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|Also Known As:||Dame Elizabeth Taylor,Elizabeth Rosemond Taylor||Died:||March 23, 2011|
|Born:||February 27, 1932||Cause of Death:|
|Birth Place:||London, England, GB||Profession:||Cast ... actor producer lobbyist|
With the arguable exception of Marilyn Monroe, no other star from Hollywood's Golden Age exerted a more enduring hold on the public's imagination than Elizabeth Taylor. For nearly 70 years, the press chronicled every element of Taylor's very public private life, which was fraught with more melodrama, romantic intrigue, and scandal than the collected works of Jacqueline Susann and Harold Robbins combined. The eight marriages (and counting), medical crises, and headline-grabbing meltdowns all but eclipsed the fact that Taylor twice won the Best Actress Academy Award, for "Butterfield 8" (1960) and "Who's Afraid of Virginia Woolf?" (1966), respectively. Or that the American Film Institute ranked the five-time Oscar nominee seventh on its list of the "25 greatest women screen legends" in 1999. And while Taylor's filmography was littered with critical and commercial flops - most infamously the epic box disaster "Cleopatra" (1963) - she also gave indelible performances in such classics as "National Velvet" (1944), "A Place in the Sun" (1951), "Giant" (1956) and "Cat on a Hot Tin Roof" (1958).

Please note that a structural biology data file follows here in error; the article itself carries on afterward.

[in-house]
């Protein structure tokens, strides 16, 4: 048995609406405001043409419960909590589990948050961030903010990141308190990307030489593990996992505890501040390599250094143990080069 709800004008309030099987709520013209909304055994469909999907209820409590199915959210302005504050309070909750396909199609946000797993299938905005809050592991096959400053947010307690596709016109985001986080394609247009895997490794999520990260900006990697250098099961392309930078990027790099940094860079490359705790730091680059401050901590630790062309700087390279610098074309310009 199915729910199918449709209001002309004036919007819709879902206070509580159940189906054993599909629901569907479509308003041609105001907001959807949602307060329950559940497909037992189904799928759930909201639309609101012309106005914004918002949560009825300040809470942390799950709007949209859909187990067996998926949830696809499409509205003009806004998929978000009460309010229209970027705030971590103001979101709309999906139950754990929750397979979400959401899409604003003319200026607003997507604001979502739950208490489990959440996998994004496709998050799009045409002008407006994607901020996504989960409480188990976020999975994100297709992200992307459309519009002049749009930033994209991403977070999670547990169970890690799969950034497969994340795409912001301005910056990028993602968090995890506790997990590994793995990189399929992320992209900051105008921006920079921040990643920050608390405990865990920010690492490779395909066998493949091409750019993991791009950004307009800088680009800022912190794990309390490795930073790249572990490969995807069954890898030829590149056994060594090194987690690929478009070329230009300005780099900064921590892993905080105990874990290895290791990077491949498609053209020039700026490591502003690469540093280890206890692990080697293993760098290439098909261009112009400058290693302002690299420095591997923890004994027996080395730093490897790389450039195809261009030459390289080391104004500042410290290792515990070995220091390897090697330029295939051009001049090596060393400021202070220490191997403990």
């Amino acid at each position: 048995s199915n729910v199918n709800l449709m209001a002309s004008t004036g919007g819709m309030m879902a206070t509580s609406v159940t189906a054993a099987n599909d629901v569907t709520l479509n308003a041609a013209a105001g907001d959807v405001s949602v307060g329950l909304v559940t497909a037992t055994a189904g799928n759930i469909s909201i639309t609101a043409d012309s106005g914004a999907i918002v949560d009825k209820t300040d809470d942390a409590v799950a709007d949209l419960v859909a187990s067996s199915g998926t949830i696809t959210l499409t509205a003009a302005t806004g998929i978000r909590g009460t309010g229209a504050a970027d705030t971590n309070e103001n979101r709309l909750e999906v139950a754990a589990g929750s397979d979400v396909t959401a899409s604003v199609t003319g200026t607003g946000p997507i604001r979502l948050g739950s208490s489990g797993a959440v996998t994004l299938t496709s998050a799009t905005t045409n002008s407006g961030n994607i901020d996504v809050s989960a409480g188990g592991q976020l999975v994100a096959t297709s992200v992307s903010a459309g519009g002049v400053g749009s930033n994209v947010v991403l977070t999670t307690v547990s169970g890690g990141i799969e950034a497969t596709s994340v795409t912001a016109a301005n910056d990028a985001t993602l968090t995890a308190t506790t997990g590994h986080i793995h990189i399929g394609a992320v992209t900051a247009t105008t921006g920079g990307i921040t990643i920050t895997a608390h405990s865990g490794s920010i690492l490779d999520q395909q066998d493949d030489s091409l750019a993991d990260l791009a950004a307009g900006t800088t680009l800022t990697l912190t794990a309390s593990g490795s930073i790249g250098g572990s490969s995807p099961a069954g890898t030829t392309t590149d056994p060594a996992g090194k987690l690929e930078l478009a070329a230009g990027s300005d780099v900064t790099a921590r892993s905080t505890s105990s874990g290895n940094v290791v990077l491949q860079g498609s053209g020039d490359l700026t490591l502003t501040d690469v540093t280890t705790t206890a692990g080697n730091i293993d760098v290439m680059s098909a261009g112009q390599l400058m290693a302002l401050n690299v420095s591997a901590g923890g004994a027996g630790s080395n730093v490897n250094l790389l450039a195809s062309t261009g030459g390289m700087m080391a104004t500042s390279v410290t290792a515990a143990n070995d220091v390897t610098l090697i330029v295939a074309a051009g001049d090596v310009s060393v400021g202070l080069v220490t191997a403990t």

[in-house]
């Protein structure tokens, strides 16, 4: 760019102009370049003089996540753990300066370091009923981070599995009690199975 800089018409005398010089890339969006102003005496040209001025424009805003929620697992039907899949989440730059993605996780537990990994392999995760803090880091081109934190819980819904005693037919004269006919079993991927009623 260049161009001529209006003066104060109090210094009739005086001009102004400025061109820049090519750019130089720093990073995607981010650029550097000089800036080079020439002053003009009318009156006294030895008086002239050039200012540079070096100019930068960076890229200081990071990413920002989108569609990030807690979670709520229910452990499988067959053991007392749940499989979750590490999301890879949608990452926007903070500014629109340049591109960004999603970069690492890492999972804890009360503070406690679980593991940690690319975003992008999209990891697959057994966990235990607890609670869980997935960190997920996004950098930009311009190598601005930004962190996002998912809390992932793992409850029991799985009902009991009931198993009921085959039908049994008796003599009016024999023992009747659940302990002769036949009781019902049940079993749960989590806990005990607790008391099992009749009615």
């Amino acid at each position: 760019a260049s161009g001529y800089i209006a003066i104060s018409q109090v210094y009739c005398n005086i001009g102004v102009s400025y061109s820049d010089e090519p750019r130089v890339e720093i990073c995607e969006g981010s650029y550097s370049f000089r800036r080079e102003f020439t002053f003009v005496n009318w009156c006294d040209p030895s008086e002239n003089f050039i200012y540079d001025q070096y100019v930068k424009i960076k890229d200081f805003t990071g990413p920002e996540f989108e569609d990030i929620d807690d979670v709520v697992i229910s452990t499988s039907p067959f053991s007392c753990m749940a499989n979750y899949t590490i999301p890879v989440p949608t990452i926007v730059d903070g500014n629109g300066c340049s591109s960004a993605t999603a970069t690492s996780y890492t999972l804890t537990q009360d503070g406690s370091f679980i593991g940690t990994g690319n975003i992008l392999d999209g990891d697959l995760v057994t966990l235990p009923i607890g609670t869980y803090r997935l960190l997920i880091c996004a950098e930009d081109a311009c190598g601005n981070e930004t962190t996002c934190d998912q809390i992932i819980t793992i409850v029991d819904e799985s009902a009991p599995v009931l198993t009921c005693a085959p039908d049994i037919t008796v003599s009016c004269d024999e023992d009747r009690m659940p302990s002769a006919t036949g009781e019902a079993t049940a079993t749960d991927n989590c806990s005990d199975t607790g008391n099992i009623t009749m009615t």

Ironically, the raven-haired, violet-eyed screen siren elicited more pity than awe when she entered the world on Feb. 27, 1932. The second child of Francis and Sara Taylor, American expatriates living in London, the infant Elizabeth Rosemond Taylor suffered from hypertrichosis; which left her tiny body completely covered in soft black hair. Although her parents were understandably alarmed, their worries vanished after a few weeks, when the unsightly hair fell away, revealing their newborn daughter's exquisite beauty. While Francis Taylor managed his uncle's art gallery, Sara lavished attention on Elizabeth, whom she simultaneously indulged and controlled. Both Elizabeth and her adored older brother Howard, three years her senior, were raised in privilege. Every whim was indulged, but at the same time, Sara carefully groomed Elizabeth to carry herself with poise, particularly after the four-year-old captivated the audience with her impromptu solo performance during a dance recital. A former actress with a handful of 1920s-era stage roles to her credit, Sara immediately recognized her daughter's nascent star quality. The same could not be said, however, of Hollywood film executives.